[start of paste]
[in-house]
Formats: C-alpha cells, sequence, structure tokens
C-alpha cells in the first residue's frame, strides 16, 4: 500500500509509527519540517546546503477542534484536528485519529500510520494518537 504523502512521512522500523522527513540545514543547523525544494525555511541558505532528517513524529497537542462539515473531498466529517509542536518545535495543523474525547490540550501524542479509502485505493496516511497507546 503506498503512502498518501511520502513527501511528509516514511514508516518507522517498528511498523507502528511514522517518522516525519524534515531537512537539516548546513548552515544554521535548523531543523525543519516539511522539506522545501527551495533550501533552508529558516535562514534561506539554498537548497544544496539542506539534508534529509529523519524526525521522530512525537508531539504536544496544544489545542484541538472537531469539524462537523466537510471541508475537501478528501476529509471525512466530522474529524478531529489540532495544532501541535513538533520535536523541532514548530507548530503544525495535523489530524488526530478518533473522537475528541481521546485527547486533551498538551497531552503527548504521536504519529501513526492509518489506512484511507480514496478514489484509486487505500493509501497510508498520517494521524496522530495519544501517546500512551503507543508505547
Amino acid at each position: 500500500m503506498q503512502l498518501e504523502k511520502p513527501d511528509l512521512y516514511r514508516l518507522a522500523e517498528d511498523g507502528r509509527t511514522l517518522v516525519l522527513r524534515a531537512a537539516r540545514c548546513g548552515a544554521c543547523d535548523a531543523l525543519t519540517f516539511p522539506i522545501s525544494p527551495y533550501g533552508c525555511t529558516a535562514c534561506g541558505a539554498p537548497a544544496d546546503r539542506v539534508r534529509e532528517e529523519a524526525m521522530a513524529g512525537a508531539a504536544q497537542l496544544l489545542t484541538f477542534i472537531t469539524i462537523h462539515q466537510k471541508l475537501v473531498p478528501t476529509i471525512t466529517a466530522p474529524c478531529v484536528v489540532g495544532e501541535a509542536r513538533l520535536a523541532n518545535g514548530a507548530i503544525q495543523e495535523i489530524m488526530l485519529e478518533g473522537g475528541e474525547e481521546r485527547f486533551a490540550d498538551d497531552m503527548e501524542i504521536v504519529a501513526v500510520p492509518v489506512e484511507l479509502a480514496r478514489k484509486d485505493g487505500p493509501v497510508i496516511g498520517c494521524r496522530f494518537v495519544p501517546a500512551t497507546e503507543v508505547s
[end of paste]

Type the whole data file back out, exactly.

[in-house]
Formats: C-alpha cells, sequence, structure tokens
C-alpha cells in the first residue's frame, strides 16, 4: 500500500509509527519540517546546503477542534484536528485519529500510520494518537 504523502512521512522500523522527513540545514543547523525544494525555511541558505532528517513524529497537542462539515473531498466529517509542536518545535495543523474525547490540550501524542479509502485505493496516511497507546 503506498503512502498518501511520502513527501511528509516514511514508516518507522517498528511498523507502528511514522517518522516525519524534515531537512537539516548546513548552515544554521535548523531543523525543519516539511522539506522545501527551495533550501533552508529558516535562514534561506539554498537548497544544496539542506539534508534529509529523519524526525521522530512525537508531539504536544496544544489545542484541538472537531469539524462537523466537510471541508475537501478528501476529509471525512466530522474529524478531529489540532495544532501541535513538533520535536523541532514548530507548530503544525495535523489530524488526530478518533473522537475528541481521546485527547486533551498538551497531552503527548504521536504519529501513526492509518489506512484511507480514496478514489484509486487505500493509501497510508498520517494521524496522530495519544501517546500512551503507543508505547
Amino acid at each position: 500500500m503506498q503512502l498518501e504523502k511520502p513527501d511528509l512521512y516514511r514508516l518507522a522500523e517498528d511498523g507502528r509509527t511514522l517518522v516525519l522527513r524534515a531537512a537539516r540545514c548546513g548552515a544554521c543547523d535548523a531543523l525543519t519540517f516539511p522539506i522545501s525544494p527551495y533550501g533552508c525555511t529558516a535562514c534561506g541558505a539554498p537548497a544544496d546546503r539542506v539534508r534529509e532528517e529523519a524526525m521522530a513524529g512525537a508531539a504536544q497537542l496544544l489545542t484541538f477542534i472537531t469539524i462537523h462539515q466537510k471541508l475537501v473531498p478528501t476529509i471525512t466529517a466530522p474529524c478531529v484536528v489540532g495544532e501541535a509542536r513538533l520535536a523541532n518545535g514548530a507548530i503544525q495543523e495535523i489530524m488526530l485519529e478518533g473522537g475528541e474525547e481521546r485527547f486533551a490540550d498538551d497531552m503527548e501524542i504521536v504519529a501513526v500510520p492509518v489506512e484511507l479509502a480514496r478514489k484509486d485505493g487505500p493509501v497510508i496516511g498520517c494521524r496522530f494518537v495519544p501517546a500512551t497507546e503507543v508505547s